18 October 2009

Interior preheat

Several Mini E drivers have expressed range concerns due to colder weather in the North East and using the heater in the car. I have used an interior heater for years that I bought from Napa to preheat my cars so I don't idle them to warm them up, don't have to scrape the ice off, and don't freeze on the way to work while the antique combustion engine warmed up.

Now I use it to increase my range in the Mini E. Here is a link to something similar to what I have:

Kat's Automotive Interior Heater 120 Volts #37100 $64.45


My particular model might not be available anymore. It draws 6.75 amps, or about 825 watts, the rating is 900 watts as is the link above. I plug it in when I get up in the morning and by the time I am ready to leave the car can be pretty warm, usually over 80 degrees F. When the weather gets colder I will probably go back to using a timer to turn it on before I get up. Preheating the cabin lets me run without any heat for the first ten miles or so, and then use a lower setting than I would have.

I have added cabin temperature to my logs, as well as heater settings. The link is over to the right under "#458 trip log only". Sorry about the confusing layout of the spread sheet, I'll rearrange it someday. Recent entries are at the bottom, unlike these blogs.

Mini says they don't want accessories installed, so I have my heater sitting in a steel pan that is meant for baking bread. It holds the heater at a safe angle and allows it to be positioned such that it won't melt anything like seats or the dash board. There is a thermal cutoff switch and maybe another safety feature in mine, I hope the link I found is as well equipped but I don't know, it is just a suggestion. The instructions for mine explicitly say it should be screwed down in such and such a fashion, and I have put the required mounting in my GM car. Maybe can move it to the Mini, I'll have to check with the service guys for permission.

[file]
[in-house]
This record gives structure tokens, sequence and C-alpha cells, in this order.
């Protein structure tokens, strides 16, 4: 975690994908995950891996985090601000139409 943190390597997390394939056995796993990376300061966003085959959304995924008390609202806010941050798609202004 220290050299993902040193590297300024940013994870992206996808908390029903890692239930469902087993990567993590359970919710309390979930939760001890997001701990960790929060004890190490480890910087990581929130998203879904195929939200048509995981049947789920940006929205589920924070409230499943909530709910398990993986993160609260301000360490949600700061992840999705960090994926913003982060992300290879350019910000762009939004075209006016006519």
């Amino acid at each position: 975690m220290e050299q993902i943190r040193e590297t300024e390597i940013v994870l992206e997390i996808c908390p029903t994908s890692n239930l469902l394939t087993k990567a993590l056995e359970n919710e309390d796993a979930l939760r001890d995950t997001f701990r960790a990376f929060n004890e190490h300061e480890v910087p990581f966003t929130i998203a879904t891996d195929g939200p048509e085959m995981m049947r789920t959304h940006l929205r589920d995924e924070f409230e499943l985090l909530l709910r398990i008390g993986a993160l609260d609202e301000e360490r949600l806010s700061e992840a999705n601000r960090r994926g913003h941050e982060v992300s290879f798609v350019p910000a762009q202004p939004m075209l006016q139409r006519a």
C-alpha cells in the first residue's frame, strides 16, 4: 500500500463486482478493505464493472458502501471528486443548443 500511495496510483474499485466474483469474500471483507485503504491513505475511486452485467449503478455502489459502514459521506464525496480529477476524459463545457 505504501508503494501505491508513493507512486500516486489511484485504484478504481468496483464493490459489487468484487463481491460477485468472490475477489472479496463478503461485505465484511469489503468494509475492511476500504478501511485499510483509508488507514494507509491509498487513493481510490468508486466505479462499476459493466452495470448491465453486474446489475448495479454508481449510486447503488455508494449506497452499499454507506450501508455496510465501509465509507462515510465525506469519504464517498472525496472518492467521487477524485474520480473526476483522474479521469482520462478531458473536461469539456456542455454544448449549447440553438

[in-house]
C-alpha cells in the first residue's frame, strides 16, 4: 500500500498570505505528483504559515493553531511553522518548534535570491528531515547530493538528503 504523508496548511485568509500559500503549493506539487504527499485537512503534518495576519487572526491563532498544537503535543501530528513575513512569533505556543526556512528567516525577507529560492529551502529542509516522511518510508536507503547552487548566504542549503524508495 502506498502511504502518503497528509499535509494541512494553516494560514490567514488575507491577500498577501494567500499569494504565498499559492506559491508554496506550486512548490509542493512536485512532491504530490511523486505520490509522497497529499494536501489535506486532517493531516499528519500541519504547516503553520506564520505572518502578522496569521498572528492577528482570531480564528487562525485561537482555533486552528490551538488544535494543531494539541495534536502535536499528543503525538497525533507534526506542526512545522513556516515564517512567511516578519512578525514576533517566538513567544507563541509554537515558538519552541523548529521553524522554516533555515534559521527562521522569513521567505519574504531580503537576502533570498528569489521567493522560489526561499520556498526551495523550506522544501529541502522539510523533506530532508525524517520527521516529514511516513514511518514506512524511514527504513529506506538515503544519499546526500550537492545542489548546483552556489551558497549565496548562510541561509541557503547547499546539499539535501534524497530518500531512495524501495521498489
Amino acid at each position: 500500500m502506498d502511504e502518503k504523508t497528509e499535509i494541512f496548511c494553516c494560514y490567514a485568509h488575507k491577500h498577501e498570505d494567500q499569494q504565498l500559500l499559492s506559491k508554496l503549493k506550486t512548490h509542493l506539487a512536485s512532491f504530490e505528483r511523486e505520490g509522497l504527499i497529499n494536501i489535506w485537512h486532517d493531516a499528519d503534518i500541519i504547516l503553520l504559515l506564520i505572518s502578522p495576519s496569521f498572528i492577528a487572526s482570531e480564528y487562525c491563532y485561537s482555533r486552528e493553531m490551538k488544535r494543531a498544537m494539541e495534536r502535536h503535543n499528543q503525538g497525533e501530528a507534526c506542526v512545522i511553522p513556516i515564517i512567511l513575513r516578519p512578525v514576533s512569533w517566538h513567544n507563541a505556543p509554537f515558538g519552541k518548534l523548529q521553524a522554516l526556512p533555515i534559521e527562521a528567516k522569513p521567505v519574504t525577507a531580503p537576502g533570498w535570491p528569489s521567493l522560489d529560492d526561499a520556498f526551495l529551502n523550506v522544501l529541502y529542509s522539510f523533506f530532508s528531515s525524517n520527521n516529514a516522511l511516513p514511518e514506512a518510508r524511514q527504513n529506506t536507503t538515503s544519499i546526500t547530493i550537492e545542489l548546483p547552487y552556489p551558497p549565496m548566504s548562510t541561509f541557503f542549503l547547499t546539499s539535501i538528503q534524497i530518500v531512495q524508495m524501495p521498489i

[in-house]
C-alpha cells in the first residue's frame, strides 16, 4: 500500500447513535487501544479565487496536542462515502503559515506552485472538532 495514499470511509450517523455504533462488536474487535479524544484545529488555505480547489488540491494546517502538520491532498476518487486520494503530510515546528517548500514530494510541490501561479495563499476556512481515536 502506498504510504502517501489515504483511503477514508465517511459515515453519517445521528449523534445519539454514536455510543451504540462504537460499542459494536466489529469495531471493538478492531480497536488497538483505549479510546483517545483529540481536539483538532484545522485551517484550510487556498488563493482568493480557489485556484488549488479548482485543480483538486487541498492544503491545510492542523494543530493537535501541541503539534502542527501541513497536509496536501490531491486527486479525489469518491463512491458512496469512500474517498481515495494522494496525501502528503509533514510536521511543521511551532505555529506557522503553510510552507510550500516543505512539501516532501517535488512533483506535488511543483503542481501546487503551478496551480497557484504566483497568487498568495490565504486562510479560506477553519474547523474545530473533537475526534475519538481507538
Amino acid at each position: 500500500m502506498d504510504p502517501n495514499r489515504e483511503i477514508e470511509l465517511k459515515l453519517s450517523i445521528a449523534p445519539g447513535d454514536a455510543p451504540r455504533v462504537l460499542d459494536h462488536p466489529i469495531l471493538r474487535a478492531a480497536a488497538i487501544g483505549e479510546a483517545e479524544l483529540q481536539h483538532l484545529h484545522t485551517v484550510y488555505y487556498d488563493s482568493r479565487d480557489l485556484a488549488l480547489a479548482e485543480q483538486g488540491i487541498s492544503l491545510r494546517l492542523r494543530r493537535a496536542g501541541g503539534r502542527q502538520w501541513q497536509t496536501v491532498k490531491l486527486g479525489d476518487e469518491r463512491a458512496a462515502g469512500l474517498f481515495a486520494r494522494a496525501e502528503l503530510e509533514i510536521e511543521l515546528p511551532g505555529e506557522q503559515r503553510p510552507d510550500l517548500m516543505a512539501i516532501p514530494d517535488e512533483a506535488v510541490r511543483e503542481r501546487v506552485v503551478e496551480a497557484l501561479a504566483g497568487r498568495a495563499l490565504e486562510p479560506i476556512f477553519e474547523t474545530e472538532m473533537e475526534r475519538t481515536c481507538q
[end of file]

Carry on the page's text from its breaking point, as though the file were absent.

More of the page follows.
And don't underestimate the power of taking hot drinks on your drive to increase your battery range. Liquids are also good for your immune system during flu season. And you can often run the heater at a much lower setting.

The rain here lately has put a stop to using the recirculate button to reduce the heat setting. Others have observed this causes the windows to fog up. I doubt that using the AC and the heater would use less power than turning off the recirculate. That would be interesting to try to measure...

But I do have to make some more measurements on heater power consumption. If someone else doesn't post it first, I am going to park the Mini E in the cold with the heater on at maximum, windows partly open, and time how long it takes to draw the battery from 100% down to 30% or less. Probably at fan setting 2 to start, although I rarely have to use more than the lowest fan setting after preheating.

Was anyone besides me expecting Mini to have used a heat pump instead of a resistive heating element? Too bad, but maybe it is not practical yet.


  1. Jim, I did a similar test three times about three weeks ago. I ran the heater at maximum heat and the lowest fan setting for two hours. I only lost 8-10% of charge so I think you'll have to run it for a while to get down to 30%. However, when I did it, the outside temp was warmer than it is now and the batteries were performing much better than they are now. I'll look forward to your results.

  2. I wonder if a regular electric portable heater would work - I've got a tiny one at the office I might give a try - good idea.

    When you guys tested the heat were you driving? I have sat in the car with the heat on and it does not draw as much as when driving. Seems once you put load on the battery it really draws, especially if the batteries are cold.

  3. Chris - just be careful. Heaters that were not designed for use in a car can tip over and start a fire, or melt things. The ones designed for cars have maybe more safety built in.

    I'll comment on the heater drain tests in a separate post.